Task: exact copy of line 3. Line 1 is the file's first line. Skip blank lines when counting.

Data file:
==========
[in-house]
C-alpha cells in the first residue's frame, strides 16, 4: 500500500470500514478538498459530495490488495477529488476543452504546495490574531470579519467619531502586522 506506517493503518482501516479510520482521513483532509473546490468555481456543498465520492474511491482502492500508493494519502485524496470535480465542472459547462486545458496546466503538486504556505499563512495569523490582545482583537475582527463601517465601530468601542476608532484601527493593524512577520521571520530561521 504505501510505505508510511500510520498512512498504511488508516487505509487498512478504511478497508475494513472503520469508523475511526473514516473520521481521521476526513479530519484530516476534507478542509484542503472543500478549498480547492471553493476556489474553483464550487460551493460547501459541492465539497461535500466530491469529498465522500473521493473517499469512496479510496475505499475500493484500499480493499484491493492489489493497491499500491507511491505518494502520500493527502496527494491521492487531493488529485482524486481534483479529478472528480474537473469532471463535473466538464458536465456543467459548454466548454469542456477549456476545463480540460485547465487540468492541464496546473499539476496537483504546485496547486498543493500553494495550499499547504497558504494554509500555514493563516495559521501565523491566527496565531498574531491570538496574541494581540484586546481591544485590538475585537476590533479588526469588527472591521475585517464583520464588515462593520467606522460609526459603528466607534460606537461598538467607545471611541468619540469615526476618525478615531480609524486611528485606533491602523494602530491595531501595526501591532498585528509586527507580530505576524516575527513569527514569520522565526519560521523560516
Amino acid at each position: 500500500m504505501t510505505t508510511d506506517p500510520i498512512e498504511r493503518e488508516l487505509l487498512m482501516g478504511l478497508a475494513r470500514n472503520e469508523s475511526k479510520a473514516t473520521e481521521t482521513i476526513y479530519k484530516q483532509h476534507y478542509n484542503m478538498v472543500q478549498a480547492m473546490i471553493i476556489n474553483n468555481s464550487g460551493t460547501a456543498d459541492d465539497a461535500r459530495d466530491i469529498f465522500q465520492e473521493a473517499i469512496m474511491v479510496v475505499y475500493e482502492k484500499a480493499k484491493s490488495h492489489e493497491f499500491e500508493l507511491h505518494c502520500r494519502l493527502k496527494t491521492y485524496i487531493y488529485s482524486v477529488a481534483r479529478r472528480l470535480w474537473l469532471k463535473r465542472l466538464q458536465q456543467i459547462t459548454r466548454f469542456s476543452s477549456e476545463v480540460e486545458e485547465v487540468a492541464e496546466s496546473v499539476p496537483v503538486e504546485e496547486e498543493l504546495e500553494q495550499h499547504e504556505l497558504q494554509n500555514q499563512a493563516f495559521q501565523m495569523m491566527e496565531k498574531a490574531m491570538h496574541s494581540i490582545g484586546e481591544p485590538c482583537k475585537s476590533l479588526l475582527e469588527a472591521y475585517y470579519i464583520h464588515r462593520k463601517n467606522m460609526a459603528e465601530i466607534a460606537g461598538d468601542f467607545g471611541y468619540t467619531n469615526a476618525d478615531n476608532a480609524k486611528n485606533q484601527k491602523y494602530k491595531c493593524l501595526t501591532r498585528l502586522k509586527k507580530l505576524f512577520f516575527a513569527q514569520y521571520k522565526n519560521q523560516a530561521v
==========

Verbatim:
Amino acid at each position: 500500500m504505501t510505505t508510511d506506517p500510520i498512512e498504511r493503518e488508516l487505509l487498512m482501516g478504511l478497508a475494513r470500514n472503520e469508523s475511526k479510520a473514516t473520521e481521521t482521513i476526513y479530519k484530516q483532509h476534507y478542509n484542503m478538498v472543500q478549498a480547492m473546490i471553493i476556489n474553483n468555481s464550487g460551493t460547501a456543498d459541492d465539497a461535500r459530495d466530491i469529498f465522500q465520492e473521493a473517499i469512496m474511491v479510496v475505499y475500493e482502492k484500499a480493499k484491493s490488495h492489489e493497491f499500491e500508493l507511491h505518494c502520500r494519502l493527502k496527494t491521492y485524496i487531493y488529485s482524486v477529488a481534483r479529478r472528480l470535480w474537473l469532471k463535473r465542472l466538464q458536465q456543467i459547462t459548454r466548454f469542456s476543452s477549456e476545463v480540460e486545458e485547465v487540468a492541464e496546466s496546473v499539476p496537483v503538486e504546485e496547486e498543493l504546495e500553494q495550499h499547504e504556505l497558504q494554509n500555514q499563512a493563516f495559521q501565523m495569523m491566527e496565531k498574531a490574531m491570538h496574541s494581540i490582545g484586546e481591544p485590538c482583537k475585537s476590533l479588526l475582527e469588527a472591521y475585517y470579519i464583520h464588515r462593520k463601517n467606522m460609526a459603528e465601530i466607534a460606537g461598538d468601542f467607545g471611541y468619540t467619531n469615526a476618525d478615531n476608532a480609524k486611528n485606533q484601527k491602523y494602530k491595531c493593524l501595526t501591532r498585528l502586522k509586527k507580530l505576524f512577520f516575527a513569527q514569520y521571520k522565526n519560521q523560516a530561521v